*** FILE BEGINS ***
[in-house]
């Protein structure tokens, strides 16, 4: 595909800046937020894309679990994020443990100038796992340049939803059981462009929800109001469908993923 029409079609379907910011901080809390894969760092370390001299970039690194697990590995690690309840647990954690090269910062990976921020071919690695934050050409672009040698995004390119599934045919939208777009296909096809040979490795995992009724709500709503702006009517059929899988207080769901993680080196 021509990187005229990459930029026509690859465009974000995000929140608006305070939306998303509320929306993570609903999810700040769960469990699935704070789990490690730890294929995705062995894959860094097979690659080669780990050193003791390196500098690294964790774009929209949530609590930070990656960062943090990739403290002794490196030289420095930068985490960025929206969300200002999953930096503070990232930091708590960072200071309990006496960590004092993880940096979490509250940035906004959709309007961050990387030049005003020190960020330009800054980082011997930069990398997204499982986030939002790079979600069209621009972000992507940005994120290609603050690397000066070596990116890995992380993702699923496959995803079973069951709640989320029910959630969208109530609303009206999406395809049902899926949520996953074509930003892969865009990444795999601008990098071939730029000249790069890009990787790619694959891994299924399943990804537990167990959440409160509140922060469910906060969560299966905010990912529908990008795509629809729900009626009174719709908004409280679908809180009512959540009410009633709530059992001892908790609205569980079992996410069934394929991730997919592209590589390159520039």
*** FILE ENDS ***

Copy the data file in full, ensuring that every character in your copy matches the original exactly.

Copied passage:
[in-house]
């Protein structure tokens, strides 16, 4: 595909800046937020894309679990994020443990100038796992340049939803059981462009929800109001469908993923 029409079609379907910011901080809390894969760092370390001299970039690194697990590995690690309840647990954690090269910062990976921020071919690695934050050409672009040698995004390119599934045919939208777009296909096809040979490795995992009724709500709503702006009517059929899988207080769901993680080196 021509990187005229990459930029026509690859465009974000995000929140608006305070939306998303509320929306993570609903999810700040769960469990699935704070789990490690730890294929995705062995894959860094097979690659080669780990050193003791390196500098690294964790774009929209949530609590930070990656960062943090990739403290002794490196030289420095930068985490960025929206969300200002999953930096503070990232930091708590960072200071309990006496960590004092993880940096979490509250940035906004959709309007961050990387030049005003020190960020330009800054980082011997930069990398997204499982986030939002790079979600069209621009972000992507940005994120290609603050690397000066070596990116890995992380993702699923496959995803079973069951709640989320029910959630969208109530609303009206999406395809049902899926949520996953074509930003892969865009990444795999601008990098071939730029000249790069890009990787790619694959891994299924399943990804537990167990959440409160509140922060469910906060969560299966905010990912529908990008795509629809729900009626009174719709908004409280679908809180009512959540009410009633709530059992001892908790609205569980079992996410069934394929991730997919592209590589390159520039």